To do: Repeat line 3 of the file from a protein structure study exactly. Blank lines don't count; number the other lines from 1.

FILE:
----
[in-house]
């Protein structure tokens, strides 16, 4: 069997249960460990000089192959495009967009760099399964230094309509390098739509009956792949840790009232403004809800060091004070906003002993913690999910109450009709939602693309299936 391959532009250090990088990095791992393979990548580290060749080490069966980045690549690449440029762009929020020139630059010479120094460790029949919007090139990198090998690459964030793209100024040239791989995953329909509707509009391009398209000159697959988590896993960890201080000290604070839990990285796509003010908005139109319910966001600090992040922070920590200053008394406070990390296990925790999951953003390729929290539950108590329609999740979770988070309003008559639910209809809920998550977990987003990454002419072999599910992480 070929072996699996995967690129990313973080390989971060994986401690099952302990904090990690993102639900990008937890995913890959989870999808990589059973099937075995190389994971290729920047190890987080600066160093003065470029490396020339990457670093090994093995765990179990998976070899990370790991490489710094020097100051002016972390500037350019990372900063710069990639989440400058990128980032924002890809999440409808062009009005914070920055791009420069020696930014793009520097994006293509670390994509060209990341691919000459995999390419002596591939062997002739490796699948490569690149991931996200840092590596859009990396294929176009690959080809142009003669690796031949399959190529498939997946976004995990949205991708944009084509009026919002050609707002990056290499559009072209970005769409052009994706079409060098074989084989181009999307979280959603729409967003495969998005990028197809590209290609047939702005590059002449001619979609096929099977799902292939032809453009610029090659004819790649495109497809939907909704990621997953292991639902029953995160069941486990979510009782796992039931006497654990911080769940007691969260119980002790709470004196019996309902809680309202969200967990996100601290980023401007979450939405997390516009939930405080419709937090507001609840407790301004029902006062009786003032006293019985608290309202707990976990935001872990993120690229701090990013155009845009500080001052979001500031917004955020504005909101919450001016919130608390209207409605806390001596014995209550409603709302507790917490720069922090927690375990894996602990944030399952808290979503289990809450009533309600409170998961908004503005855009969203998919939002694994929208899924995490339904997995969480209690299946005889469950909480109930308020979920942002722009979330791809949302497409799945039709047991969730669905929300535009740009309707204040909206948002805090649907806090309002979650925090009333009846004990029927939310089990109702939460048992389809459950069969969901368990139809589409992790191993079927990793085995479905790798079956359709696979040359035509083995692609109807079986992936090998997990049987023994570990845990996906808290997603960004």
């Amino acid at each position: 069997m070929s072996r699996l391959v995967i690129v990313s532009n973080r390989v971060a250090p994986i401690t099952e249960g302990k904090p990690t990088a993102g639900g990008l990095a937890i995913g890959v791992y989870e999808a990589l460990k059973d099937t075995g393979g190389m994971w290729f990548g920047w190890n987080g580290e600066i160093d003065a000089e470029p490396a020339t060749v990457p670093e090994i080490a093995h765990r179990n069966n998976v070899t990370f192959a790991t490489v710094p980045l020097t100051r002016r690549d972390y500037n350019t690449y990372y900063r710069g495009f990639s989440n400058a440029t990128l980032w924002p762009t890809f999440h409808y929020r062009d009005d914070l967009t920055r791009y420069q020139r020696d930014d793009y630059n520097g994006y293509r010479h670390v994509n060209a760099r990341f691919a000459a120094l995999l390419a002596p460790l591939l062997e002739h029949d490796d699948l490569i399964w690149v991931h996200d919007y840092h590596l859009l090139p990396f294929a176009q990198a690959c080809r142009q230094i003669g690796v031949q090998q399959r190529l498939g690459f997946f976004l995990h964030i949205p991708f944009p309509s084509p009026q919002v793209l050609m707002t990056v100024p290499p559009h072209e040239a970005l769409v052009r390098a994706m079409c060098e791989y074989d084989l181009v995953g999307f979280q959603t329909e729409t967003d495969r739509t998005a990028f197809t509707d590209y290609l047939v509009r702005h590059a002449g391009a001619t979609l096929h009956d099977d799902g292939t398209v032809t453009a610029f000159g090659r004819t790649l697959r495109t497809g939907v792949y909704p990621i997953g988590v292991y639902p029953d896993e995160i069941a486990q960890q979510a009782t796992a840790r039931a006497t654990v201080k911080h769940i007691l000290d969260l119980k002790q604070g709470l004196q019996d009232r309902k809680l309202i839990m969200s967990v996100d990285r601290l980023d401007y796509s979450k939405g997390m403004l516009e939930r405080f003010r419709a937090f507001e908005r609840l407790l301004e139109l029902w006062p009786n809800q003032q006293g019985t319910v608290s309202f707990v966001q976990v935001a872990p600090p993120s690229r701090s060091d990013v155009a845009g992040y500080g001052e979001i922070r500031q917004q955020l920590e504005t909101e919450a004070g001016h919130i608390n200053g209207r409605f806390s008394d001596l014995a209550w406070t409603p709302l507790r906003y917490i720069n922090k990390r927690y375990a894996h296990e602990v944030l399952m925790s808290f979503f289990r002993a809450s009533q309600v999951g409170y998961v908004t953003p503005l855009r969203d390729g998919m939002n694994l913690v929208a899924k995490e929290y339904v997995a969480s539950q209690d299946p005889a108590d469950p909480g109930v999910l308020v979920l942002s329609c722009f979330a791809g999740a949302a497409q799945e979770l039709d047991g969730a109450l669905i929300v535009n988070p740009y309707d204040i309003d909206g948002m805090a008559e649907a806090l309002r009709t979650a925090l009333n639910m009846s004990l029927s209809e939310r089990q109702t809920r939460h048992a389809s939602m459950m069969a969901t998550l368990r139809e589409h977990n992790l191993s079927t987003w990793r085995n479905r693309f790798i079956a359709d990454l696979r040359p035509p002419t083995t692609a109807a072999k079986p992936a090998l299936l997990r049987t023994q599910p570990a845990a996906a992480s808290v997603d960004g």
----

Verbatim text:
């Amino acid at each position: 069997m070929s072996r699996l391959v995967i690129v990313s532009n973080r390989v971060a250090p994986i401690t099952e249960g302990k904090p990690t990088a993102g639900g990008l990095a937890i995913g890959v791992y989870e999808a990589l460990k059973d099937t075995g393979g190389m994971w290729f990548g920047w190890n987080g580290e600066i160093d003065a000089e470029p490396a020339t060749v990457p670093e090994i080490a093995h765990r179990n069966n998976v070899t990370f192959a790991t490489v710094p980045l020097t100051r002016r690549d972390y500037n350019t690449y990372y900063r710069g495009f990639s989440n400058a440029t990128l980032w924002p762009t890809f999440h409808y929020r062009d009005d914070l967009t920055r791009y420069q020139r020696d930014d793009y630059n520097g994006y293509r010479h670390v994509n060209a760099r990341f691919a000459a120094l995999l390419a002596p460790l591939l062997e002739h029949d490796d699948l490569i399964w690149v991931h996200d919007y840092h590596l859009l090139p990396f294929a176009q990198a690959c080809r142009q230094i003669g690796v031949q090998q399959r190529l498939g690459f997946f976004l995990h964030i949205p991708f944009p309509s084509p009026q919002v793209l050609m707002t990056v100024p290499p559009h072209e040239a970005l769409v052009r390098a994706m079409c060098e791989y074989d084989l181009v995953g999307f979280q959603t329909e729409t967003d495969r739509t998005a990028f197809t509707d590209y290609l047939v509009r702005h590059a002449g391009a001619t979609l096929h009956d099977d799902g292939t398209v032809t453009a610029f000159g090659r004819t790649l697959r495109t497809g939907v792949y909704p990621i997953g988590v292991y639902p029953d896993e995160i069941a486990q960890q979510a009782t796992a840790r039931a006497t654990v201080k911080h769940i007691l000290d969260l119980k002790q604070g709470l004196q019996d009232r309902k809680l309202i839990m969200s967990v996100d990285r601290l980023d401007y796509s979450k939405g997390m403004l516009e939930r405080f003010r419709a937090f507001e908005r609840l407790l301004e139109l029902w006062p009786n809800q003032q006293g019985t319910v608290s309202f707990v966001q976990v935001a872990p600090p993120s690229r701090s060091d990013v155009a845009g992040y500080g001052e979001i922070r500031q917004q955020l920590e504005t909101e919450a004070g001016h919130i608390n200053g209207r409605f806390s008394d001596l014995a209550w406070t409603p709302l507790r906003y917490i720069n922090k990390r927690y375990a894996h296990e602990v944030l399952m925790s808290f979503f289990r002993a809450s009533q309600v999951g409170y998961v908004t953003p503005l855009r969203d390729g998919m939002n694994l913690v929208a899924k995490e929290y339904v997995a969480s539950q209690d299946p005889a108590d469950p909480g109930v999910l308020v979920l942002s329609c722009f979330a791809g999740a949302a497409q799945e979770l039709d047991g969730a109450l669905i929300v535009n988070p740009y309707d204040i309003d909206g948002m805090a008559e649907a806090l309002r009709t979650a925090l009333n639910m009846s004990l029927s209809e939310r089990q109702t809920r939460h048992a389809s939602m459950m069969a969901t998550l368990r139809e589409h977990n992790l191993s079927t987003w990793r085995n479905r693309f790798i079956a359709d990454l696979r040359p035509p002419t083995t692609a109807a072999k079986p992936a090998l299936l997990r049987t023994q599910p570990a845990a996906a992480s808290v997603d960004g």